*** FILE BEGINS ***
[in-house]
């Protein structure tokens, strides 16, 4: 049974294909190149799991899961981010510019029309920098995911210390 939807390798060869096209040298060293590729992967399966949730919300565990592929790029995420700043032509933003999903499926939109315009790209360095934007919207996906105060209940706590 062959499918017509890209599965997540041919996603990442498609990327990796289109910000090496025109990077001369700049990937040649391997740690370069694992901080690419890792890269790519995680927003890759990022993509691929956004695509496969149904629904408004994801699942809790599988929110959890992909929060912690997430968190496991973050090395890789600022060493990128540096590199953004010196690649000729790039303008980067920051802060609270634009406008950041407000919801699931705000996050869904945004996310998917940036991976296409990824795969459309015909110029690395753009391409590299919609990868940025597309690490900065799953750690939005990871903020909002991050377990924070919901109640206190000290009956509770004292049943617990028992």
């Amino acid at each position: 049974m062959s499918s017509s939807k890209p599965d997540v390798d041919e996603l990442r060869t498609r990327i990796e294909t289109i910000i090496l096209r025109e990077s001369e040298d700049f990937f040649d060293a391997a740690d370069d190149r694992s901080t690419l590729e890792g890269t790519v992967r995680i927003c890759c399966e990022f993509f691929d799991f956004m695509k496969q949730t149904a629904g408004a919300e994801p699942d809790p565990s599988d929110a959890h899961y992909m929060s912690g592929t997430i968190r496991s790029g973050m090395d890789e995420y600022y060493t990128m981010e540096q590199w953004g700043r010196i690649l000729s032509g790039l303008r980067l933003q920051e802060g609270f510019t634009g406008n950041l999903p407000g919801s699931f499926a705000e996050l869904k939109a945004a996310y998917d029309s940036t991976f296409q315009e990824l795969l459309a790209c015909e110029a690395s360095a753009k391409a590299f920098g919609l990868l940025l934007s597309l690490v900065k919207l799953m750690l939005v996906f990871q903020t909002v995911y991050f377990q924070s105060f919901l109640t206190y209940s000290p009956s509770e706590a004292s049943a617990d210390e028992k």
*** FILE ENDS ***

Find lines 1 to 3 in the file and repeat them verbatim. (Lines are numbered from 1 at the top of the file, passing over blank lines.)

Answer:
[in-house]
């Protein structure tokens, strides 16, 4: 049974294909190149799991899961981010510019029309920098995911210390 939807390798060869096209040298060293590729992967399966949730919300565990592929790029995420700043032509933003999903499926939109315009790209360095934007919207996906105060209940706590 062959499918017509890209599965997540041919996603990442498609990327990796289109910000090496025109990077001369700049990937040649391997740690370069694992901080690419890792890269790519995680927003890759990022993509691929956004695509496969149904629904408004994801699942809790599988929110959890992909929060912690997430968190496991973050090395890789600022060493990128540096590199953004010196690649000729790039303008980067920051802060609270634009406008950041407000919801699931705000996050869904945004996310998917940036991976296409990824795969459309015909110029690395753009391409590299919609990868940025597309690490900065799953750690939005990871903020909002991050377990924070919901109640206190000290009956509770004292049943617990028992």
């Amino acid at each position: 049974m062959s499918s017509s939807k890209p599965d997540v390798d041919e996603l990442r060869t498609r990327i990796e294909t289109i910000i090496l096209r025109e990077s001369e040298d700049f990937f040649d060293a391997a740690d370069d190149r694992s901080t690419l590729e890792g890269t790519v992967r995680i927003c890759c399966e990022f993509f691929d799991f956004m695509k496969q949730t149904a629904g408004a919300e994801p699942d809790p565990s599988d929110a959890h899961y992909m929060s912690g592929t997430i968190r496991s790029g973050m090395d890789e995420y600022y060493t990128m981010e540096q590199w953004g700043r010196i690649l000729s032509g790039l303008r980067l933003q920051e802060g609270f510019t634009g406008n950041l999903p407000g919801s699931f499926a705000e996050l869904k939109a945004a996310y998917d029309s940036t991976f296409q315009e990824l795969l459309a790209c015909e110029a690395s360095a753009k391409a590299f920098g919609l990868l940025l934007s597309l690490v900065k919207l799953m750690l939005v996906f990871q903020t909002v995911y991050f377990q924070s105060f919901l109640t206190y209940s000290p009956s509770e706590a004292s049943a617990d210390e028992k």